TUNAJALI-supported labs shine in WHO accreditation process

Inaccurate and unreliable test results in clinical laboratories have for many years adversely affected people’s health in Tanzania. Since quality health services depend on the accuracy and timeliness of tests, inaccuracy has led to incorrect diagnosis, incorrect treatment and treatment delays, causing tragic consequences such as preventable deaths.

In recognition of the importance of quality laboratory services to the health and welfare of Tanzanians, TUNAJALI decided to complement the government’s efforts in improving laboratory services through the Strengthening Laboratory Management Toward Accreditation (SLMTA) process.

The government launched SLMTA in 2010 with the aim of having laboratories that conform to standards set by the World Health Organization (WHO).

With the generous support of the United States Agency for International Development (USAID) through the U.S. President’s Emergency Fund for AIDS Relief (PEPFAR), the TUNAJALI HIV and AIDS Program is assisting eight hospital laboratories in its regions of operations to take part in the SLMTA process. They include the Morogoro, Iringa, Singida and Dodoma regional hospitals. Others are Turiani Designated District Hospital of Morogoro Region and Ikonda, Ludewa and Makambako in Njombe Region.

In ensuring that these labs achieve the highest levels of accuracy and reliability, thus reaching the 5-star status as required by WHO, TUNAJALI, in collaboration with the staff at the laboratories, set out to identify shortcomings that prevent the facilities from offering services that are of an international standard.
Shortcomings identified include laboratory buildings that did not enable the facilities to conduct tests that are in line with international standards, lack of preventive maintenance of equipment and most importantly workers not adhering to professional procedures and policies.
Since competent and motivated staff is the most important laboratory resource, PEPFAR through TUNAJALI invested in laboratory personnel. A mentorship program was introduced. Two TUNAJALI staff members initially coached two laboratory staff working in Iringa and Morogoro regional hospital laboratories and after on-site coaching the four started mentoring others to perform all processes and procedures in laboratories to the highest standards.
“We knew that with mentorship we’ll never go wrong since practical training is very important. We also wanted to make sure that the momentum in efforts to improve our laboratories is sustained. That is why we introduced mentorship using these resource persons,” says Mr Okumu Were, TUNAJALI Senior Technical Officer for Laboratory Services, who is one of the mentors.
He said the use of resource persons enables knowledge transfer to their peers making it very sustainable and cost effective. The cost of using four resource persons in a year is not more than USD 2000 per site while it costs about USD 34,180 per site per year if a foreign consultant is contracted.
The laboratory manager at Iringa Regional Hospital, Mr. Kimea Myefu, who is also a mentor, says they have been educating laboratory staff during mentoring sessions about SLMTA, the consequences of not being able to conduct accurate tests, benefits of being accredited and what has to be done for their laboratory to get accredited.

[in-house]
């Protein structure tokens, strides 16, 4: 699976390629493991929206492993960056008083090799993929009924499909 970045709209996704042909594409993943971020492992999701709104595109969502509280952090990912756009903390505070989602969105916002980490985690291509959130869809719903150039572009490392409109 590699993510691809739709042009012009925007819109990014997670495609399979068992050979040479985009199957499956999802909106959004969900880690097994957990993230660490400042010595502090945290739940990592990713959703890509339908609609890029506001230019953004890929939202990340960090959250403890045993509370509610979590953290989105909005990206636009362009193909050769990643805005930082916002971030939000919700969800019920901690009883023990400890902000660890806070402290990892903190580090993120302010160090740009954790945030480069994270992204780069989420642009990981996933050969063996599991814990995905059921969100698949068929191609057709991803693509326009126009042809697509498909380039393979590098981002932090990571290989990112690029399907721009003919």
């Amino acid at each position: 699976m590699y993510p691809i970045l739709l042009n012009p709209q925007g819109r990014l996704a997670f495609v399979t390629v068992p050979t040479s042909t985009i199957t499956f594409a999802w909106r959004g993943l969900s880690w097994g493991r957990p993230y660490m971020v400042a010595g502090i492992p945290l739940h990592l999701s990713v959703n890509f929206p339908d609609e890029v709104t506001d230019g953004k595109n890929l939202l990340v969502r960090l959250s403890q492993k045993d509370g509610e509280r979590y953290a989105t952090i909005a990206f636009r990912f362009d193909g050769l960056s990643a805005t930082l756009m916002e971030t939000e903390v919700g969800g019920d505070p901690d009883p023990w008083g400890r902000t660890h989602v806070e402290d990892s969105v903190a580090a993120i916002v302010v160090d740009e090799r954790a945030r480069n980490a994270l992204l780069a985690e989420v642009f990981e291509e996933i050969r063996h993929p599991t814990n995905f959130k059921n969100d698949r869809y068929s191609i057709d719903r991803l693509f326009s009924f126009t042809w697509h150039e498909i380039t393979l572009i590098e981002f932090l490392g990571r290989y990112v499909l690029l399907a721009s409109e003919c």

“We’re encouraging them to fully participate in efforts to improve laboratory services and appreciate their importance in this process,” he says.
Mr. Myefu adds that apart from increasing the number of workers who strictly adhere to rules governing quality laboratory services, the mentorship has made it possible to establish a pool of mentors who will sustain the transfer of knowledge and, by extension, improve the provision and sustainability of quality laboratory services in the country.
As we know, hard work bears fruit, and efforts to improve services at laboratories supported by TUNAJALI have attained tangible success.
WHO’s framework for improving the quality of public health laboratories in developing countries (WHO-AFRO SLIPTA) assessed 18 laboratories under the SLMTA program, and labs at Singida Regional Hospital and Turiani DDH attained three stars, a commendable feat.
“Thanks to the American people, it is with their support that we are here today. Imagine from zero to three stars in one year! Our laboratory now adheres to quality assurance. My clients are happier, and no more long queues. I’m proud to work here,” says the laboratory manager at Turiani DDH, Mr. Mrisho Javu.
Mr. Paul Laizer, who visited the Turiani laboratory suffering from malaria, said he was very pleased with services at the lab. “I have never seen anything like this. I live in Coast Region and I’m here to visit my mother. I’m very impressed. The staff here are very friendly and fast,” says Mr. Laizer, who wishes all labs were like the one at Turiani.
Commenting on her laboratory, the Singida Regional Hospital Laboratory Manager, Ms. Phoibe Sumari, says “We no longer have broken-down equipment as we have put in place a preventive maintenance system. Before engaging in SLMTA, we had some equipment that was not working and were thus unable to conduct some tests.”
Ms. Sumari adds, “I used to think that provision of quality clinical laboratory services was just a mere dream in a resource-poor country like Tanzania, but I have now changed my thinking. It can be done if all stakeholders play their part. If we’ll go on like these I’m certain that we’ll attain five stars.”